This point builds on the idea that ‘decolonising’ is an active word that lives in the world beyond academia. Put simply, it describes that most of our cultural, social and political lives have been whitewashed, centring whiteness and erasing the contribution of marginalised communities, particularly Black, Queer ones. This branch of thinking suggests that it is our collective responsibility to continue to add and rewrite these histories back in tenfold, bringing us closer to truth and a deeper understanding of the world we live in. In the context of dance music, it might just be asking questions of disco and house archive footage which show only white, affluent kids dancing in the Manhattan clubs. These speak little to the Queer Black or Latinx dancers taking up space in Harlem in a climate of hate, stretching their limbs in clubs and commanding the power of the music to help empower them in life.
“I feel that the electronic music scene has been whitewashed. Festivals and others need to do better in order to book more people of colour. The platform’s gonna be basically something that addresses influence, space and ownership.”
With this in mind, talk turns to the role of the dancer. Her answer is both logical and poetic: “The role of the dancer is important because they represent freedom.”
She continues. “Freedom of expression is something which we don’t have enough of in the world, and we’re not able to have enough of, so the dancers - especially the Queer gen - they could have it in the club, if they weren’t being beaten the fuck out of by police or being heckled in the street.”
She mentions learning how the club creates celestial moments from listening to 90s Detroit techno pioneers Underground Resistance: “It’s like a lot of gospel-led things where you can just feel like… the pain floating away.”
In 2021, Sherelle offered something that took from this idea of “a softer, emotive side to the world” with the release of her sensitive, thoughtful and thrilling two-track EP, ‘160 Down The A406’. She says the tracks are “supposed to be warm and forgiving”, and they are – airy vocals over gentle bass clips that give you a chance to catch your breath as she calls you to dance in your own way, at your own pace.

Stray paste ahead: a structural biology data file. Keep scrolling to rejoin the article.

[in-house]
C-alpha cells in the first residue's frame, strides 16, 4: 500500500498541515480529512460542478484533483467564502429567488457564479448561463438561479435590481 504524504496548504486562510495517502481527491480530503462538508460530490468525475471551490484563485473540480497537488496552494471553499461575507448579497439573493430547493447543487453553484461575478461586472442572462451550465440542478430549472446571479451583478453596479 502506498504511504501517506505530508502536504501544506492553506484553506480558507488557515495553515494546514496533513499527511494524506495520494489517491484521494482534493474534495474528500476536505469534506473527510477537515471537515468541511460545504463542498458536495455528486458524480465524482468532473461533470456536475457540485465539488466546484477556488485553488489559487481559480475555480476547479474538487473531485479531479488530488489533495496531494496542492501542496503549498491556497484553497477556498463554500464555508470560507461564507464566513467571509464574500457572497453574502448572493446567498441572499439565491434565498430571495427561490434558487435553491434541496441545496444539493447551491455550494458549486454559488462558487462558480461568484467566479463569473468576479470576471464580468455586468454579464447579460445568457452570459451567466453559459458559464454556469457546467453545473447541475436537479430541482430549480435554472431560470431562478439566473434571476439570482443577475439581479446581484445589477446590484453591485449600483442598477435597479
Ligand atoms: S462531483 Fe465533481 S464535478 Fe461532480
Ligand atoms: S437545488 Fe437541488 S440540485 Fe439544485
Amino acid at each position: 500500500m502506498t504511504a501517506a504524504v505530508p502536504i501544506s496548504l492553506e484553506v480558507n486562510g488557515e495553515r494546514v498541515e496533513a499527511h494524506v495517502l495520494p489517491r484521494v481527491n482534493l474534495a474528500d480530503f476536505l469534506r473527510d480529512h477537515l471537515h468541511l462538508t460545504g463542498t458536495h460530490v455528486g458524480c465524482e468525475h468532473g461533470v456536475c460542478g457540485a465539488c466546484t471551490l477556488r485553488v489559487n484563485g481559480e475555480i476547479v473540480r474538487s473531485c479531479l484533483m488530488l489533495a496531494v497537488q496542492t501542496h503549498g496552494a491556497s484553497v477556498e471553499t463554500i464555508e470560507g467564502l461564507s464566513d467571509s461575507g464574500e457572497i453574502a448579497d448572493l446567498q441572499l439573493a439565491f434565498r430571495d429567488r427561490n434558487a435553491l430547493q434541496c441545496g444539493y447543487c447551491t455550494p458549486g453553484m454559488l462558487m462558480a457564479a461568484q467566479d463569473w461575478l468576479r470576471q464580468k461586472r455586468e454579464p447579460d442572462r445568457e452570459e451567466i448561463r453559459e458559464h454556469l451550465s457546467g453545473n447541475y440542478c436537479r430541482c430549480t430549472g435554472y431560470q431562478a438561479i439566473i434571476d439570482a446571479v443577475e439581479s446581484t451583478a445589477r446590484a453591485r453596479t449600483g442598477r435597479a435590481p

She takes this knowledge of the dancers and DJs who have come before her as the foundation for BEAUTIFUL. “I’ve noticed a lot more Queer people getting into footwork, juke, jungle, d’n’b,” she says. “People who might not always have been so open to kiss or to dance or be themselves fully.”
Her thinking is that post-pandemic, people want speed rather than a gentle way back in the club. If that’s true then she’s the person for the job. Talking about footwork, she muses that: “I think the music and how fast and crazy and sporadic it is has actually lent itself well to people being able to do whatever – whatever dances you wanna do, whatever you wanna wear, the tongue-in-cheek nature of it all. Sexual liberation and sexual openness is always really good, and I think the speed of the music enables one big clusterfuck of explosion and expression.”
It’s true that to call the music fun is an understatement – it is at times instructional: “Bounce that Booty’ (DJ Deeon) asks what some may say are urgent questions, ‘What’s the use of having that ass if you ain’t gonna throw it? (DJ Rashad) and sometimes, provides crucial advice for life: ‘DON’T JUST STAND THERE’ (DJ Spinn).
In the midst of a political and social moment where communal spaces are fighting for their lives (between 2005 and 2015 it was reported that over 1400 clubs were shut in the UK, many thanks to rising rents) SHERELLE sees herself as inspired by other DJ collectives and communities who have unearthed light in the midst of political darkness.
She namechecks Discwoman (A New York collective platforming women and non-binary electronic artists) BBZ (a London-based Black Queer art and DJ collective) Unorthodox (who put on a Queer drum’n’bass night), all the time making the point that there are people working to build something even as things fall down.
For those working class young people for whom studio space is the difference between making music or not, for those LGBTQIA+ communities of colour looking to find home, or those artists for whom seeing themselves as part of the past can empower their present. For anyone looking for a place to feel beautiful, SHERELLE aims to make it so.
Her education, learned from the confines of her tiny box room, to the training grounds just for boys, to sprawling inclusive online spaces, to being in command of crowds and airwaves, has taught her that making something for yourself is good but sharing it is even better.
Before she leaves – she needs to rest her body before a US tour in a few days’ time – she makes a final, enduring point as she begins to zip up her puffer jacket. “I’m part of an ecosystem that already exists. I’m just adding to something that allows the next person to come through, and then the next group, and then the next wave of people to come through, building something together. All while highlighting how beautiful and delightful the Black music scene is.”
Buy the SHERELLE cover of Disco Pogo issue 1 now.